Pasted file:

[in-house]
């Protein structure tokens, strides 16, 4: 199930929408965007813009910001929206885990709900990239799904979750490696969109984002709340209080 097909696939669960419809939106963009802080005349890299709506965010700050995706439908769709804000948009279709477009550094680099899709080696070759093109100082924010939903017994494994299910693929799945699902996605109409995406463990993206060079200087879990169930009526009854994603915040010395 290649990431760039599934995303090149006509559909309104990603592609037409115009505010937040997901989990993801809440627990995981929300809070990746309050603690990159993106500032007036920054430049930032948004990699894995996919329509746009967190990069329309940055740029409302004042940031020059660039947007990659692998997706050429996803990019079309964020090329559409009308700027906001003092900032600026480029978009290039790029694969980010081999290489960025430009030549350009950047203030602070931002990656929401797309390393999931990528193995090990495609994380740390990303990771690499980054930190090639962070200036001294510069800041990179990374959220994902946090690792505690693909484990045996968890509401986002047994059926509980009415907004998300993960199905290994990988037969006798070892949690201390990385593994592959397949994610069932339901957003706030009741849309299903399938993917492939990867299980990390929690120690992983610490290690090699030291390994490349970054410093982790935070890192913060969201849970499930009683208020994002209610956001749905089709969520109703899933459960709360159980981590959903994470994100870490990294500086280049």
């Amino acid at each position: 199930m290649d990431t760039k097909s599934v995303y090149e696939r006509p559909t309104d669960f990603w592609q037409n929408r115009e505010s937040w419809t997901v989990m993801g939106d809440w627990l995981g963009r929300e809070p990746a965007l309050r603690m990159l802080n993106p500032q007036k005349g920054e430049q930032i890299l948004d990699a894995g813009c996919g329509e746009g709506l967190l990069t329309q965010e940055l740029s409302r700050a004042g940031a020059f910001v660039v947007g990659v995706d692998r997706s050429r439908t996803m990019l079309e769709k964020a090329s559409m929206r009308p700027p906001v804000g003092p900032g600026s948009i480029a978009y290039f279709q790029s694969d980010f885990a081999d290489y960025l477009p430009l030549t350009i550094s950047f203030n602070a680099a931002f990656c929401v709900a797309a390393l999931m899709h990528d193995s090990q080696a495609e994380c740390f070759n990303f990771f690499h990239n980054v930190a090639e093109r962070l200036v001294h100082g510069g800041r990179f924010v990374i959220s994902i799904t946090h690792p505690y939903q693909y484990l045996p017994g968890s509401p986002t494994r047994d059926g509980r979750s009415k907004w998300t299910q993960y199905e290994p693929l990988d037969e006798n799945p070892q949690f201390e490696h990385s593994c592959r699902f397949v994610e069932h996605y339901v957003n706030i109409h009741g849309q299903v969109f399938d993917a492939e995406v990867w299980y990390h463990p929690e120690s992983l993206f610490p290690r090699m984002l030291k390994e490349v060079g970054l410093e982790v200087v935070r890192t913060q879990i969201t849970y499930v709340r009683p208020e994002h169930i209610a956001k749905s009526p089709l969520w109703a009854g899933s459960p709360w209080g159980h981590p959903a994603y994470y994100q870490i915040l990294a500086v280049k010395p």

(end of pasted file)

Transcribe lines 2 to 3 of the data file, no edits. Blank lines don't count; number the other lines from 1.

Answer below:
């Protein structure tokens, strides 16, 4: 199930929408965007813009910001929206885990709900990239799904979750490696969109984002709340209080 097909696939669960419809939106963009802080005349890299709506965010700050995706439908769709804000948009279709477009550094680099899709080696070759093109100082924010939903017994494994299910693929799945699902996605109409995406463990993206060079200087879990169930009526009854994603915040010395 290649990431760039599934995303090149006509559909309104990603592609037409115009505010937040997901989990993801809440627990995981929300809070990746309050603690990159993106500032007036920054430049930032948004990699894995996919329509746009967190990069329309940055740029409302004042940031020059660039947007990659692998997706050429996803990019079309964020090329559409009308700027906001003092900032600026480029978009290039790029694969980010081999290489960025430009030549350009950047203030602070931002990656929401797309390393999931990528193995090990495609994380740390990303990771690499980054930190090639962070200036001294510069800041990179990374959220994902946090690792505690693909484990045996968890509401986002047994059926509980009415907004998300993960199905290994990988037969006798070892949690201390990385593994592959397949994610069932339901957003706030009741849309299903399938993917492939990867299980990390929690120690992983610490290690090699030291390994490349970054410093982790935070890192913060969201849970499930009683208020994002209610956001749905089709969520109703899933459960709360159980981590959903994470994100870490990294500086280049």
């Amino acid at each position: 199930m290649d990431t760039k097909s599934v995303y090149e696939r006509p559909t309104d669960f990603w592609q037409n929408r115009e505010s937040w419809t997901v989990m993801g939106d809440w627990l995981g963009r929300e809070p990746a965007l309050r603690m990159l802080n993106p500032q007036k005349g920054e430049q930032i890299l948004d990699a894995g813009c996919g329509e746009g709506l967190l990069t329309q965010e940055l740029s409302r700050a004042g940031a020059f910001v660039v947007g990659v995706d692998r997706s050429r439908t996803m990019l079309e769709k964020a090329s559409m929206r009308p700027p906001v804000g003092p900032g600026s948009i480029a978009y290039f279709q790029s694969d980010f885990a081999d290489y960025l477009p430009l030549t350009i550094s950047f203030n602070a680099a931002f990656c929401v709900a797309a390393l999931m899709h990528d193995s090990q080696a495609e994380c740390f070759n990303f990771f690499h990239n980054v930190a090639e093109r962070l200036v001294h100082g510069g800041r990179f924010v990374i959220s994902i799904t946090h690792p505690y939903q693909y484990l045996p017994g968890s509401p986002t494994r047994d059926g509980r979750s009415k907004w998300t299910q993960y199905e290994p693929l990988d037969e006798n799945p070892q949690f201390e490696h990385s593994c592959r699902f397949v994610e069932h996605y339901v957003n706030i109409h009741g849309q299903v969109f399938d993917a492939e995406v990867w299980y990390h463990p929690e120690s992983l993206f610490p290690r090699m984002l030291k390994e490349v060079g970054l410093e982790v200087v935070r890192t913060q879990i969201t849970y499930v709340r009683p208020e994002h169930i209610a956001k749905s009526p089709l969520w109703a009854g899933s459960p709360w209080g159980h981590p959903a994603y994470y994100q870490i915040l990294a500086v280049k010395p």